US health officials are warning almost a quarter of a million people that they may have been exposed to a deadly virus if they stayed at Yosemite national park.
They have confirmed that a ninth person has been diagnosed with hantavirus, a rodent-borne illness blamed for three deaths connected to the park in California.
National Park Service spokesman John Quinley said the victim, from California, had stayed in the 'Signature' cabins in the park's historic Curry Village in early July.
The majority of the cases involved guests at the cabins. One visitor stayed at High Sierra camps in Yosemite's wilderness areas.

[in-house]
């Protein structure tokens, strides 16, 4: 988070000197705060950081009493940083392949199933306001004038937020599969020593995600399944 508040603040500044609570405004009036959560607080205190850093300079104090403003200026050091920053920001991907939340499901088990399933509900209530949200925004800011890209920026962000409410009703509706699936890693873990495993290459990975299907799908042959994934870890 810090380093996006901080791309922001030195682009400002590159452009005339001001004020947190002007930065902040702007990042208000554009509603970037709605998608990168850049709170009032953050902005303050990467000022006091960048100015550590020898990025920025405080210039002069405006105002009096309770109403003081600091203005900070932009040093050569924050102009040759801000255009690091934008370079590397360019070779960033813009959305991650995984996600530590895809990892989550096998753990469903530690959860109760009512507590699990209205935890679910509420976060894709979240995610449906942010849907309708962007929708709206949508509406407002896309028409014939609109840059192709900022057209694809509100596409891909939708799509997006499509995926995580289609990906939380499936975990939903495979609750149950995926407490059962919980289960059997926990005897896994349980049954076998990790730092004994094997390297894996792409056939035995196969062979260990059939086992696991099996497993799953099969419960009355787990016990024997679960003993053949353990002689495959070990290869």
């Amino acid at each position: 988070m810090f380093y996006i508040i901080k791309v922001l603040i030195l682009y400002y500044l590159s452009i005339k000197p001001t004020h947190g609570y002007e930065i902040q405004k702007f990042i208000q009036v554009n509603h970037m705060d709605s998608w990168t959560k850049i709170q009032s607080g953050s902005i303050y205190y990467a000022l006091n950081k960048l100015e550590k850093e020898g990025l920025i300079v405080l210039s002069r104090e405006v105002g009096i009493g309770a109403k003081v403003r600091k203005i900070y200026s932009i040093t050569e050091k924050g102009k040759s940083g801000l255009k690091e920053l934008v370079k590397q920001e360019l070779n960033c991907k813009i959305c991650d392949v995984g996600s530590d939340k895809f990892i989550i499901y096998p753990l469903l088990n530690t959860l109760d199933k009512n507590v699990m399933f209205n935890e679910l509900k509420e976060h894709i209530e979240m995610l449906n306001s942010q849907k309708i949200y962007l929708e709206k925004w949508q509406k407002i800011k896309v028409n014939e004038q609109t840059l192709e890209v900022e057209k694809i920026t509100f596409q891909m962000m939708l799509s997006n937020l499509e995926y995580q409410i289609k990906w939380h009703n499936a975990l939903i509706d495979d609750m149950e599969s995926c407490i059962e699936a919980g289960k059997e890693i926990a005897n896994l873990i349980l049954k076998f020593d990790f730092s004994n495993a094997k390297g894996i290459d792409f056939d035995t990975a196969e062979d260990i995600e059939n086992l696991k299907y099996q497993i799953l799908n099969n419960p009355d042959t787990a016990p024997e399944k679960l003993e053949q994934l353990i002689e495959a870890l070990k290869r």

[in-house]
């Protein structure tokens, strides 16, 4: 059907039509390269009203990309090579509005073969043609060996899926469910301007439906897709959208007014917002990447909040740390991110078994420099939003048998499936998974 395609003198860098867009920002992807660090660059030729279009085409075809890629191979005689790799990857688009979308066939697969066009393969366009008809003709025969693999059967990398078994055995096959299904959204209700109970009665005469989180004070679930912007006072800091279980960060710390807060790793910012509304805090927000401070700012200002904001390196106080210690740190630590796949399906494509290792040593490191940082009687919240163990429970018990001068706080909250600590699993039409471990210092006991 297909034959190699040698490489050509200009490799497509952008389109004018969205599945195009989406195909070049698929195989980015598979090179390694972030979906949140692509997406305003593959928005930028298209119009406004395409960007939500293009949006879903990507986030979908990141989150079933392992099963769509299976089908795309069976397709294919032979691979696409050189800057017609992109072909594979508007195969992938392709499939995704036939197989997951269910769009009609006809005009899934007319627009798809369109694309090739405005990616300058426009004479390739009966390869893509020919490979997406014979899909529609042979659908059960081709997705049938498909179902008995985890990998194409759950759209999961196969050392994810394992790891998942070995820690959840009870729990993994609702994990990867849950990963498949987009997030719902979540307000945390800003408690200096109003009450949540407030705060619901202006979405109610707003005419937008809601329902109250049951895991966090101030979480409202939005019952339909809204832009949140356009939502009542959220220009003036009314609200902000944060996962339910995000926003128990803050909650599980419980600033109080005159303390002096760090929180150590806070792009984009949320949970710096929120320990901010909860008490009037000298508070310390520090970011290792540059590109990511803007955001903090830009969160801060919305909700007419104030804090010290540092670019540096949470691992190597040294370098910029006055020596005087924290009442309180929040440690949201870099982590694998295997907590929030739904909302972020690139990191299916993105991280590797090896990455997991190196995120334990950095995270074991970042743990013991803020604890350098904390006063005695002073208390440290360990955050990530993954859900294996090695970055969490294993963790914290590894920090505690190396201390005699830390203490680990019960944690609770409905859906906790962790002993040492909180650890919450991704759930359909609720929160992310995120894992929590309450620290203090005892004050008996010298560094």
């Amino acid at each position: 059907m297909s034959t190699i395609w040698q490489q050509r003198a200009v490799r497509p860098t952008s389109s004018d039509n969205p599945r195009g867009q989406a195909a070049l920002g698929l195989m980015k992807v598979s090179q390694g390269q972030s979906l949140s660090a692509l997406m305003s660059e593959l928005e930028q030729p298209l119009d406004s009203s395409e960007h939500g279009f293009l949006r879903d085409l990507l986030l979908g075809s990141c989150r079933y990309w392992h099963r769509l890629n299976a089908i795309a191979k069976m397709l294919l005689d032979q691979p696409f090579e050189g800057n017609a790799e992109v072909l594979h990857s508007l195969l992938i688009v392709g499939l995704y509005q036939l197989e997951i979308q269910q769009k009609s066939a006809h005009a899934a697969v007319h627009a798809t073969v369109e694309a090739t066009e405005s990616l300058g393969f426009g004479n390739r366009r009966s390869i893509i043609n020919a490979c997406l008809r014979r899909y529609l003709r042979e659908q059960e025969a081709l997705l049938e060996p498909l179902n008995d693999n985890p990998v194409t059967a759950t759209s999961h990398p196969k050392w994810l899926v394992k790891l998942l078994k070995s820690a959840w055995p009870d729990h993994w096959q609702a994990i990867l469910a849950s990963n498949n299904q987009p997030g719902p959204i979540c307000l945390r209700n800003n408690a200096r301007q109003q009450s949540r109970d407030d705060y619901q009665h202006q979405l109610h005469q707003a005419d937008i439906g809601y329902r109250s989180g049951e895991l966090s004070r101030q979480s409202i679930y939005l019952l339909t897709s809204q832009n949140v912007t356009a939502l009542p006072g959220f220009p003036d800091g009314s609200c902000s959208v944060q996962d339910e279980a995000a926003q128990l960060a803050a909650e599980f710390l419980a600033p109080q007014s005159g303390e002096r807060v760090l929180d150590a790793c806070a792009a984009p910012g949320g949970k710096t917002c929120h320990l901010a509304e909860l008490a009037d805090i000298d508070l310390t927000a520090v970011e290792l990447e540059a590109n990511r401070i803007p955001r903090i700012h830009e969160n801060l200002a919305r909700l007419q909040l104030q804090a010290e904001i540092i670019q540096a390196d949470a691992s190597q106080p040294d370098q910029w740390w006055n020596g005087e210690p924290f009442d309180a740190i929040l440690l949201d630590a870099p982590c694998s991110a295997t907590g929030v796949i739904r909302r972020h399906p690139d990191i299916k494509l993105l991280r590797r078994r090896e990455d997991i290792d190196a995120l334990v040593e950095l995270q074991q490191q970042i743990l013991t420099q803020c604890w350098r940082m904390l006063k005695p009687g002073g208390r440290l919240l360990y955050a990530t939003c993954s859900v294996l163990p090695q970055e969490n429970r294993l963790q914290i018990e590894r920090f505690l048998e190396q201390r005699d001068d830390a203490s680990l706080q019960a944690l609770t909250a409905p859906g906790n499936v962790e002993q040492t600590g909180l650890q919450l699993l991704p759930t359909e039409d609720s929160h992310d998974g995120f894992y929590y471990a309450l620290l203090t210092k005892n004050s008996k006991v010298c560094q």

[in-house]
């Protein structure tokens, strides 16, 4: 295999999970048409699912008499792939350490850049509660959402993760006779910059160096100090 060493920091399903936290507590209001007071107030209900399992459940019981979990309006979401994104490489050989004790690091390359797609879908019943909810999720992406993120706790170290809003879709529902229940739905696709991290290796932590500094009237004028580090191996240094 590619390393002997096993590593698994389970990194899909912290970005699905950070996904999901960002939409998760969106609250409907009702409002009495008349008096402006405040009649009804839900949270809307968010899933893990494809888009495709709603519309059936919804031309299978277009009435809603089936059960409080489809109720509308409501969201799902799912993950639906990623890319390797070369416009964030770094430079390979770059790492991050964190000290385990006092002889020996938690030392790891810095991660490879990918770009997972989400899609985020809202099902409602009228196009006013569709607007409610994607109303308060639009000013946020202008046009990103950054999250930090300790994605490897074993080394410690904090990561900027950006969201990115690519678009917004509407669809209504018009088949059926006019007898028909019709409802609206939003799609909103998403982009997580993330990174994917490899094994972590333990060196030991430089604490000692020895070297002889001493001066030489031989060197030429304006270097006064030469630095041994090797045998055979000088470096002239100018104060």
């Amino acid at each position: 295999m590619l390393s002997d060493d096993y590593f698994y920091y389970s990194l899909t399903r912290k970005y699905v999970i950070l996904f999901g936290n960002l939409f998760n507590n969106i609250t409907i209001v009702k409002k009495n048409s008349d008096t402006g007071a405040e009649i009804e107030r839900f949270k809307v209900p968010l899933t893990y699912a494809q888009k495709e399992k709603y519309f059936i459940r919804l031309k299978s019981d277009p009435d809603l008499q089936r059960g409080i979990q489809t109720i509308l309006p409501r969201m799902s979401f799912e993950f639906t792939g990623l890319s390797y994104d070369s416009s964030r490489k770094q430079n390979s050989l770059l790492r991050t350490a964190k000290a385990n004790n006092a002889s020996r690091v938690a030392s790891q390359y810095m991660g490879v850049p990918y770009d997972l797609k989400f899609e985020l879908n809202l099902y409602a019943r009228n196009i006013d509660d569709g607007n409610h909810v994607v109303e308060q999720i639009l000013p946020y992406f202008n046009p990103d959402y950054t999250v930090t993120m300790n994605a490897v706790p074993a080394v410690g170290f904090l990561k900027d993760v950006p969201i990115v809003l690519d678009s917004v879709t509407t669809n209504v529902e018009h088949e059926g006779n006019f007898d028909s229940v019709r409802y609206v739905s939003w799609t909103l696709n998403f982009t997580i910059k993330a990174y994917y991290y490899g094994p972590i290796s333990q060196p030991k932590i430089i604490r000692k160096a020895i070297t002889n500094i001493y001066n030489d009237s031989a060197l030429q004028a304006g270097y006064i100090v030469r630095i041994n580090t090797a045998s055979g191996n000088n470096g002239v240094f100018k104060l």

The disease - for which there is no known cure - is carried in the faeces, urine and saliva of deer, mice and other rodents, and carried on airborne particles and dust.
People can be infected by inhaling the virus or by handling infected rodents.
Infected people usually have flu-like symptoms including fever, shortness of breath, chills and muscle and body aches.
The disease - which is spread by mice - can take up to six weeks to incubate.
The officials say their warning, which has gone out to more than 230,000, is precautionary.